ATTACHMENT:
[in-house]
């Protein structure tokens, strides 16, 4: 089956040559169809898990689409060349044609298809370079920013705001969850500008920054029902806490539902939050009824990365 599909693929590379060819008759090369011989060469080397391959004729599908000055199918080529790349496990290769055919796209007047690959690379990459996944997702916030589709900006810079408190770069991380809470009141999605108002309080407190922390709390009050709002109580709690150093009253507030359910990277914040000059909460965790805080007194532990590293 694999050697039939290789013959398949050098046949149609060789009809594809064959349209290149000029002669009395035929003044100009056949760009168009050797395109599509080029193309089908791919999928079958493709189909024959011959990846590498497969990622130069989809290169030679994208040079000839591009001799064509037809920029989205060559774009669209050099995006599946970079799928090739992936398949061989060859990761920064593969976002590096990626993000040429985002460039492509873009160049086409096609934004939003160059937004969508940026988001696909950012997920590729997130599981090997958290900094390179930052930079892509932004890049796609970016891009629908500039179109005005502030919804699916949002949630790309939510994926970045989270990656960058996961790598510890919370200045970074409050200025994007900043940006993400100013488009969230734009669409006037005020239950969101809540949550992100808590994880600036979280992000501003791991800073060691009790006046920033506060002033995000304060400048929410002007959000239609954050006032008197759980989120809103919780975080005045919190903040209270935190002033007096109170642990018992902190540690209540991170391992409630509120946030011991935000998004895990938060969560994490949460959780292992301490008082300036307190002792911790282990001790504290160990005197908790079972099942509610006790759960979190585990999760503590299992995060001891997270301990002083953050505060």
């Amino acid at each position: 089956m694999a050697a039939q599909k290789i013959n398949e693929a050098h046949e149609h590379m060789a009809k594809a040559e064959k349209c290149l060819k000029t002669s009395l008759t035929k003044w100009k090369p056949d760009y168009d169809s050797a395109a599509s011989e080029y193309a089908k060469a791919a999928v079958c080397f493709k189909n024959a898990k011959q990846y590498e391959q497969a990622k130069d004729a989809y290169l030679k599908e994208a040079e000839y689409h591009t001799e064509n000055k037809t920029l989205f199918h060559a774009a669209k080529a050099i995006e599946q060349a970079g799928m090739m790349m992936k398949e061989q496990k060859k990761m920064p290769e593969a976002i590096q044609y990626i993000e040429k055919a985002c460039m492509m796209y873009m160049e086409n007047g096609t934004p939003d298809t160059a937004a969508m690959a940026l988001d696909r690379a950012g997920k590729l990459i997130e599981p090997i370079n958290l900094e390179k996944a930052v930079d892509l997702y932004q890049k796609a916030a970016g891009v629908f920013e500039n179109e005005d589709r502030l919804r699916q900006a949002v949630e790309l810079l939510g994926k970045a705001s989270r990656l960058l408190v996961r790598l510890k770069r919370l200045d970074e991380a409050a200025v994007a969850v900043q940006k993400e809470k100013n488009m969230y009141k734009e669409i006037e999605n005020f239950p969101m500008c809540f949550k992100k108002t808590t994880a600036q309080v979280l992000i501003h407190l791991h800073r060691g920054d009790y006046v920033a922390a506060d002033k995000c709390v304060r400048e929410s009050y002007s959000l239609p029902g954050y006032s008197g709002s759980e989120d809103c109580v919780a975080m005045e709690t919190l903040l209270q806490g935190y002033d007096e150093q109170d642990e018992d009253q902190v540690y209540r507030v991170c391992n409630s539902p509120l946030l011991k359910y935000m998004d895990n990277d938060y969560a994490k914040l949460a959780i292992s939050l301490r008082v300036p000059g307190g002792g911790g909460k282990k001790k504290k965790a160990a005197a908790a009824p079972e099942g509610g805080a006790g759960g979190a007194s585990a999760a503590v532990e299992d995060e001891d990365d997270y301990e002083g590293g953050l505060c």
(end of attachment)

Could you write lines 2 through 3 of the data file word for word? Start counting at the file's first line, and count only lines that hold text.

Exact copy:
């Protein structure tokens, strides 16, 4: 089956040559169809898990689409060349044609298809370079920013705001969850500008920054029902806490539902939050009824990365 599909693929590379060819008759090369011989060469080397391959004729599908000055199918080529790349496990290769055919796209007047690959690379990459996944997702916030589709900006810079408190770069991380809470009141999605108002309080407190922390709390009050709002109580709690150093009253507030359910990277914040000059909460965790805080007194532990590293 694999050697039939290789013959398949050098046949149609060789009809594809064959349209290149000029002669009395035929003044100009056949760009168009050797395109599509080029193309089908791919999928079958493709189909024959011959990846590498497969990622130069989809290169030679994208040079000839591009001799064509037809920029989205060559774009669209050099995006599946970079799928090739992936398949061989060859990761920064593969976002590096990626993000040429985002460039492509873009160049086409096609934004939003160059937004969508940026988001696909950012997920590729997130599981090997958290900094390179930052930079892509932004890049796609970016891009629908500039179109005005502030919804699916949002949630790309939510994926970045989270990656960058996961790598510890919370200045970074409050200025994007900043940006993400100013488009969230734009669409006037005020239950969101809540949550992100808590994880600036979280992000501003791991800073060691009790006046920033506060002033995000304060400048929410002007959000239609954050006032008197759980989120809103919780975080005045919190903040209270935190002033007096109170642990018992902190540690209540991170391992409630509120946030011991935000998004895990938060969560994490949460959780292992301490008082300036307190002792911790282990001790504290160990005197908790079972099942509610006790759960979190585990999760503590299992995060001891997270301990002083953050505060």
């Amino acid at each position: 089956m694999a050697a039939q599909k290789i013959n398949e693929a050098h046949e149609h590379m060789a009809k594809a040559e064959k349209c290149l060819k000029t002669s009395l008759t035929k003044w100009k090369p056949d760009y168009d169809s050797a395109a599509s011989e080029y193309a089908k060469a791919a999928v079958c080397f493709k189909n024959a898990k011959q990846y590498e391959q497969a990622k130069d004729a989809y290169l030679k599908e994208a040079e000839y689409h591009t001799e064509n000055k037809t920029l989205f199918h060559a774009a669209k080529a050099i995006e599946q060349a970079g799928m090739m790349m992936k398949e061989q496990k060859k990761m920064p290769e593969a976002i590096q044609y990626i993000e040429k055919a985002c460039m492509m796209y873009m160049e086409n007047g096609t934004p939003d298809t160059a937004a969508m690959a940026l988001d696909r690379a950012g997920k590729l990459i997130e599981p090997i370079n958290l900094e390179k996944a930052v930079d892509l997702y932004q890049k796609a916030a970016g891009v629908f920013e500039n179109e005005d589709r502030l919804r699916q900006a949002v949630e790309l810079l939510g994926k970045a705001s989270r990656l960058l408190v996961r790598l510890k770069r919370l200045d970074e991380a409050a200025v994007a969850v900043q940006k993400e809470k100013n488009m969230y009141k734009e669409i006037e999605n005020f239950p969101m500008c809540f949550k992100k108002t808590t994880a600036q309080v979280l992000i501003h407190l791991h800073r060691g920054d009790y006046v920033a922390a506060d002033k995000c709390v304060r400048e929410s009050y002007s959000l239609p029902g954050y006032s008197g709002s759980e989120d809103c109580v919780a975080m005045e709690t919190l903040l209270q806490g935190y002033d007096e150093q109170d642990e018992d009253q902190v540690y209540r507030v991170c391992n409630s539902p509120l946030l011991k359910y935000m998004d895990n990277d938060y969560a994490k914040l949460a959780i292992s939050l301490r008082v300036p000059g307190g002792g911790g909460k282990k001790k504290k965790a160990a005197a908790a009824p079972e099942g509610g805080a006790g759960g979190a007194s585990a999760a503590v532990e299992d995060e001891d990365d997270y301990e002083g590293g953050l505060c």